Dr Robert London

We Must Take Back Talk Therapies

Clinical Psychiatry News - Volume 37, Issue 8, Page 12 (August 2009)

The number of psychiatrists who provide psychotherapy is on the decline. Numerous studies have pointed out that psychiatrists are more focused on medication management, and that we typically hand over our psychotherapy patients to nonmedical therapists.

In addition, the general impression among many patients seems to be that it's best to go to psychiatrists for medications and therapists to do talk therapy.

It hasn't always been this way. For decades, psychiatrists were the sole providers of psychotherapy, with psychoanalytic or analytically oriented therapy forming the mainstay of clinical practice.

The reasons for the decline in the number of psychiatrists who do psychotherapy include the poor level of third-party reimbursement for “talk therapy,” the success of pharmacologic treatments alone, and the view that reaching more patients by providing 15-20 minutes of medication management for three to four patients an hour is a more efficient method of care and affords better payment. From the third-payer perspective, nonmedical therapy is often less expensive for them, even though it is not necessarily better care.

Talk therapy (which I believe includes cognitive-behavioral therapy, behavior modification, and relaxation) does not have to be open-ended. It can be codified, goal-oriented, and short-term. One of the first psychiatrists to use cognitive therapy appears to be Pierre Janet, who, more than 100 years ago in his L'Automastime Psychologique, advanced the idea that thoughts can be challenged and that perceptions leading to mental problems can be reversed. It was not until Albert Ellis, Ph.D., in the beginning of the second half of the 20th century, and Dr. Aaron Beck a decade later clearly showed the positive, short-term successful effects of cognitive therapies that some recognition occurred.

After World War II, the competition for psychotherapy increased with the number of psychologists who shifted from research or animal studies to a more therapeutic role, and the possibilities of referrals to them and of them providing direct psychological care increased substantially. In direct competition with the psychologists was the burgeoning group of social workers who became mental health therapists—not to mention others who do practiced psychotherapy based on a wide variety of training and techniques, but who nevertheless provide mental health care.

The area of psychotherapeutic care appears to be in disarray at the moment, with so many different therapists offering different treatments and psychiatrists not offering psychotherapy. But psychiatrists should be in the leadership role rather than just focusing on medication management.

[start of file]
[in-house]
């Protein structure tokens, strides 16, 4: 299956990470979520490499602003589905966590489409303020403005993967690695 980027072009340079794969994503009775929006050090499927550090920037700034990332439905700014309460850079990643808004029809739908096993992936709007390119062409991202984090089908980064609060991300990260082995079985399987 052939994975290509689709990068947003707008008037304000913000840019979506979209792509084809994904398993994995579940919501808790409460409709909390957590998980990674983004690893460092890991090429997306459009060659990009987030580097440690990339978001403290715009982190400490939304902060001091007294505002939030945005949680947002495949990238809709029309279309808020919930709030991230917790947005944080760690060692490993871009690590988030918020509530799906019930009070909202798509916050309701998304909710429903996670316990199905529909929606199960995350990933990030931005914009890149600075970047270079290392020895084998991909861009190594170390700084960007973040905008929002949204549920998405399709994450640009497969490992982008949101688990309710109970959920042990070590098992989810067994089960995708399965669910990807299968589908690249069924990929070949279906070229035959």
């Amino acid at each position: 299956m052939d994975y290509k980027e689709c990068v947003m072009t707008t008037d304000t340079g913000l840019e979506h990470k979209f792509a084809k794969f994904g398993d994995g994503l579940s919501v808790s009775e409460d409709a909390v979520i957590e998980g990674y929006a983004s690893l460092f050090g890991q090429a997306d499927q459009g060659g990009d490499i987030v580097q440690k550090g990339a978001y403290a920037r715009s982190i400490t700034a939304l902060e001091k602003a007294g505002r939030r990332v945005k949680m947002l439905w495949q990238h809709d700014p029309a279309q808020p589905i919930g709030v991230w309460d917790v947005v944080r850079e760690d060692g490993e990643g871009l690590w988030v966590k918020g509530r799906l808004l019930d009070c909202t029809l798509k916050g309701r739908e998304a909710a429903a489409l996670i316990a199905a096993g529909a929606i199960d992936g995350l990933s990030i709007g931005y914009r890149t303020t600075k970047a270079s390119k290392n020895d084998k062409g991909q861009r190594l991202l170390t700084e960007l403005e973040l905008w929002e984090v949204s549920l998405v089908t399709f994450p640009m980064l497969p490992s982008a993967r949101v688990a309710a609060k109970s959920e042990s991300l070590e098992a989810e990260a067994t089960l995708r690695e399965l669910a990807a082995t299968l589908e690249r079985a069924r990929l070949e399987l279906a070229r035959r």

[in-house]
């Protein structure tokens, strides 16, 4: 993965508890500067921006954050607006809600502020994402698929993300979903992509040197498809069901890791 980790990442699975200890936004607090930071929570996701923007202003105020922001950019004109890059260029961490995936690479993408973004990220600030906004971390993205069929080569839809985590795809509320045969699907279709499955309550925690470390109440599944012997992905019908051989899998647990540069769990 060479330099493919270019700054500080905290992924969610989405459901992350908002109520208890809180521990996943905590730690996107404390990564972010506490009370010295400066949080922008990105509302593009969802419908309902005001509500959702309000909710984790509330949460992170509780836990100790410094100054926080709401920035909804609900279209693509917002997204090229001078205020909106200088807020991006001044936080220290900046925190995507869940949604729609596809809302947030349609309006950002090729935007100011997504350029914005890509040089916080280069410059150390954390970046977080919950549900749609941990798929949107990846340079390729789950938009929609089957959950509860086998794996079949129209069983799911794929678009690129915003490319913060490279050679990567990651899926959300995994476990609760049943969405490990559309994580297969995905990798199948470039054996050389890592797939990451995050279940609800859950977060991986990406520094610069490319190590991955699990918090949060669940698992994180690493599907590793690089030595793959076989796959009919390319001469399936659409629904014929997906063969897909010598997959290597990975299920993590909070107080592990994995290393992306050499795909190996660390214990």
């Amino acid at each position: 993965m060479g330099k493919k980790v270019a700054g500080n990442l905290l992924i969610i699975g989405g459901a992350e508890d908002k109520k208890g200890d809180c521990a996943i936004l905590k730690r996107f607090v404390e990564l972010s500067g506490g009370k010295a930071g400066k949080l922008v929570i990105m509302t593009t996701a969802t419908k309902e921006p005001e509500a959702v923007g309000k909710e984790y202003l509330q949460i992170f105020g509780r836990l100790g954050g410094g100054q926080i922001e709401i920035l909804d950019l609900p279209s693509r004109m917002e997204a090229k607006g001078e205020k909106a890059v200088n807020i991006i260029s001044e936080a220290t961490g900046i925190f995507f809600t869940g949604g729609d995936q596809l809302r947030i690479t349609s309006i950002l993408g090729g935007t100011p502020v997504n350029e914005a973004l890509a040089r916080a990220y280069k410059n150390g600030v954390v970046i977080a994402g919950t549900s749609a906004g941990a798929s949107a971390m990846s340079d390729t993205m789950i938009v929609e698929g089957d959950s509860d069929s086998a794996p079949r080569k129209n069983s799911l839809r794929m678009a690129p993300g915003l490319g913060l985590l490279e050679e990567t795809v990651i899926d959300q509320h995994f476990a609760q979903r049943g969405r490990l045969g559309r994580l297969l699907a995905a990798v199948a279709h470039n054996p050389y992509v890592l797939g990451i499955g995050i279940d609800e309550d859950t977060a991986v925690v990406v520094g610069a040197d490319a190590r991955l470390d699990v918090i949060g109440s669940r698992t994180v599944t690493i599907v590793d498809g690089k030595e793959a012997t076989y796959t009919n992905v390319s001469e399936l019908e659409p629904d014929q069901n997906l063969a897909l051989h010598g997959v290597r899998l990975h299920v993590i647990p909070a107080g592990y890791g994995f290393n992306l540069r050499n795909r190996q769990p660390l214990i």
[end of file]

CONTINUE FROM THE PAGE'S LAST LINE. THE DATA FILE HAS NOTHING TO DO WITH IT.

One new and interesting development is that psychiatrists are offering limited education to primary care physicians (PCPs) on how to medicate psychiatric patients. What kind of message do we send to our profession and to the residents in 4-year training programs when we offer 1- or 2-day courses in how to diagnose and treat psychiatric disorders by nonpsychiatric doctors?

I don't see any other specialty following this model. If the model is to provide better care for less money, as any practicing physician knows in any specialty, it does not happen that way. So as the PCP treats psychiatric patients with medication, it's not uncommon for the therapists doing split care to turn to the PCP for advice or guidance—then what becomes of psychiatry, the specialty that pioneered, focused, and led in caring for mental disorders?

There might be some hope if we can start by redefining psychiatry based on a model similar to other medical and surgical programs. That is, let's update psychiatric residency programs to include intense training in behavior modification, the cognitive therapies, and hypnotic/relaxation techniques. Psychiatrists would then emerge with therapies that are effective, codifiable, and very often time limited.

I spoke with Dr. Sudeepta Varma, a young psychiatrist who is the medical director of the World Trade Center Mental Health Program at Bellevue Hospital in New York City, and she swears by cognitive-behavioral therapy (CBT). She says training programs teach CBT but generally fail to offer online experience in using these techniques, so psychiatrists in training are unable to become expert at these successful treatment methods.

In addition, Dr. Varma points out, the trainees she knows are more interested in the traditional psychodynamic therapies—and those who might be interested in CBT have to elsewhere to get training.

Successful behavior techniques such as reciprocal inhibition, systematic desensitization, guided imagery, flooding, assertiveness training, and modeling must be taught in psychiatry training programs. These psychotherapeutic techniques are an important part of the psychiatrist's armamentarium. If psychiatry is going to save itself, we must take back these therapies and provide leadership in using them.

About 6 years ago, I conceived the idea of The Psychiatrist's Toolbox, and we've had a great run. However, this is the last Toolbox. Watch for my byline on CLINICAL PSYCHIATRY NEWS' Opinion pages, where I will be featured from time to time as an expert commentator on timely psychiatric/medical issues. Keep in touch.

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